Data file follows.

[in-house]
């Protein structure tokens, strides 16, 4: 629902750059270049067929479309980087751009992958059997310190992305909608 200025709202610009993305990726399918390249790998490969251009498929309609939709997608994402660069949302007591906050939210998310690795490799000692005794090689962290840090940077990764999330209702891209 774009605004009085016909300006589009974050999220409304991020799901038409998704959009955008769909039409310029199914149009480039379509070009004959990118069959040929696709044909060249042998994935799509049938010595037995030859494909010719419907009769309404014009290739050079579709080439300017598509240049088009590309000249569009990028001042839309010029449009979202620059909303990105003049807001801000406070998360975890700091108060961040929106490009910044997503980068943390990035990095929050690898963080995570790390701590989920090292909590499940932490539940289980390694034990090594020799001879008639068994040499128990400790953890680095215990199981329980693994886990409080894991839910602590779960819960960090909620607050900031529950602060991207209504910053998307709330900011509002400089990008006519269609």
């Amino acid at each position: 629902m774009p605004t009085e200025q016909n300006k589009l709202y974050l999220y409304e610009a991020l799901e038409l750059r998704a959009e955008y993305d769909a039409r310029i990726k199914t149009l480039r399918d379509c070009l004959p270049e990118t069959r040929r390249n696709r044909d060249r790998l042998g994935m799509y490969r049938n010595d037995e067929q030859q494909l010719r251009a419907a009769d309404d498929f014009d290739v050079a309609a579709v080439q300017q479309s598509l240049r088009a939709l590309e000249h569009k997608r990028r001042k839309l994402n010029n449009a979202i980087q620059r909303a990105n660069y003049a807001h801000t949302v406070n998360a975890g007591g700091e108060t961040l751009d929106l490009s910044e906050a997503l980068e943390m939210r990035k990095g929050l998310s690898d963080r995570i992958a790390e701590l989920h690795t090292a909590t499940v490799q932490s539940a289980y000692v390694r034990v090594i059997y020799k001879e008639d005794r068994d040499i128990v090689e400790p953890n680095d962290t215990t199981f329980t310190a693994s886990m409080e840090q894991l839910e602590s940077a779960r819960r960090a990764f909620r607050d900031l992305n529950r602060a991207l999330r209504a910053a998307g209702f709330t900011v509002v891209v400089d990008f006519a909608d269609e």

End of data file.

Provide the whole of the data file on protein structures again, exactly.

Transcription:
[in-house]
């Protein structure tokens, strides 16, 4: 629902750059270049067929479309980087751009992958059997310190992305909608 200025709202610009993305990726399918390249790998490969251009498929309609939709997608994402660069949302007591906050939210998310690795490799000692005794090689962290840090940077990764999330209702891209 774009605004009085016909300006589009974050999220409304991020799901038409998704959009955008769909039409310029199914149009480039379509070009004959990118069959040929696709044909060249042998994935799509049938010595037995030859494909010719419907009769309404014009290739050079579709080439300017598509240049088009590309000249569009990028001042839309010029449009979202620059909303990105003049807001801000406070998360975890700091108060961040929106490009910044997503980068943390990035990095929050690898963080995570790390701590989920090292909590499940932490539940289980390694034990090594020799001879008639068994040499128990400790953890680095215990199981329980693994886990409080894991839910602590779960819960960090909620607050900031529950602060991207209504910053998307709330900011509002400089990008006519269609």
């Amino acid at each position: 629902m774009p605004t009085e200025q016909n300006k589009l709202y974050l999220y409304e610009a991020l799901e038409l750059r998704a959009e955008y993305d769909a039409r310029i990726k199914t149009l480039r399918d379509c070009l004959p270049e990118t069959r040929r390249n696709r044909d060249r790998l042998g994935m799509y490969r049938n010595d037995e067929q030859q494909l010719r251009a419907a009769d309404d498929f014009d290739v050079a309609a579709v080439q300017q479309s598509l240049r088009a939709l590309e000249h569009k997608r990028r001042k839309l994402n010029n449009a979202i980087q620059r909303a990105n660069y003049a807001h801000t949302v406070n998360a975890g007591g700091e108060t961040l751009d929106l490009s910044e906050a997503l980068e943390m939210r990035k990095g929050l998310s690898d963080r995570i992958a790390e701590l989920h690795t090292a909590t499940v490799q932490s539940a289980y000692v390694r034990v090594i059997y020799k001879e008639d005794r068994d040499i128990v090689e400790p953890n680095d962290t215990t199981f329980t310190a693994s886990m409080e840090q894991l839910e602590s940077a779960r819960r960090a990764f909620r607050d900031l992305n529950r602060a991207l999330r209504a910053a998307g209702f709330t900011v509002v891209v400089d990008f006519a909608d269609e």